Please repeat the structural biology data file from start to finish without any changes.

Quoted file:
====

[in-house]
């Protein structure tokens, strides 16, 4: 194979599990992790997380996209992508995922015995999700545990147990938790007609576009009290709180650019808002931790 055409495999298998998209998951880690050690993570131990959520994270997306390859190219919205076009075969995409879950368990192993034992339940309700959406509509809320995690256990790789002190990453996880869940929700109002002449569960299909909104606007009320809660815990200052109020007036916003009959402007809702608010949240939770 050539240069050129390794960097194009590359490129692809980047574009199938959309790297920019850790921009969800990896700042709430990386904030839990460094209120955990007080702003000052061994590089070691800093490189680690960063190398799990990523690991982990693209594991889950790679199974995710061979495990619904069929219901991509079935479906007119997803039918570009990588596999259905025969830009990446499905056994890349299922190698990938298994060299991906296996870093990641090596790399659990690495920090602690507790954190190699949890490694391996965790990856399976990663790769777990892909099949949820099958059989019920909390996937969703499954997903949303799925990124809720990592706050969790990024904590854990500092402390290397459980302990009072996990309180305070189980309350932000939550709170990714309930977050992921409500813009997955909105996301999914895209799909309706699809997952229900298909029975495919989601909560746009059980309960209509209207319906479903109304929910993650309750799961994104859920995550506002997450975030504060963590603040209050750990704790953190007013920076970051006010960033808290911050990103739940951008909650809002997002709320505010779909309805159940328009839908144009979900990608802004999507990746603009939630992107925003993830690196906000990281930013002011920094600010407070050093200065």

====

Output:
[in-house]
């Protein structure tokens, strides 16, 4: 194979599990992790997380996209992508995922015995999700545990147990938790007609576009009290709180650019808002931790 055409495999298998998209998951880690050690993570131990959520994270997306390859190219919205076009075969995409879950368990192993034992339940309700959406509509809320995690256990790789002190990453996880869940929700109002002449569960299909909104606007009320809660815990200052109020007036916003009959402007809702608010949240939770 050539240069050129390794960097194009590359490129692809980047574009199938959309790297920019850790921009969800990896700042709430990386904030839990460094209120955990007080702003000052061994590089070691800093490189680690960063190398799990990523690991982990693209594991889950790679199974995710061979495990619904069929219901991509079935479906007119997803039918570009990588596999259905025969830009990446499905056994890349299922190698990938298994060299991906296996870093990641090596790399659990690495920090602690507790954190190699949890490694391996965790990856399976990663790769777990892909099949949820099958059989019920909390996937969703499954997903949303799925990124809720990592706050969790990024904590854990500092402390290397459980302990009072996990309180305070189980309350932000939550709170990714309930977050992921409500813009997955909105996301999914895209799909309706699809997952229900298909029975495919989601909560746009059980309960209509209207319906479903109304929910993650309750799961994104859920995550506002997450975030504060963590603040209050750990704790953190007013920076970051006010960033808290911050990103739940951008909650809002997002709320505010779909309805159940328009839908144009979900990608802004999507990746603009939630992107925003993830690196906000990281930013002011920094600010407070050093200065």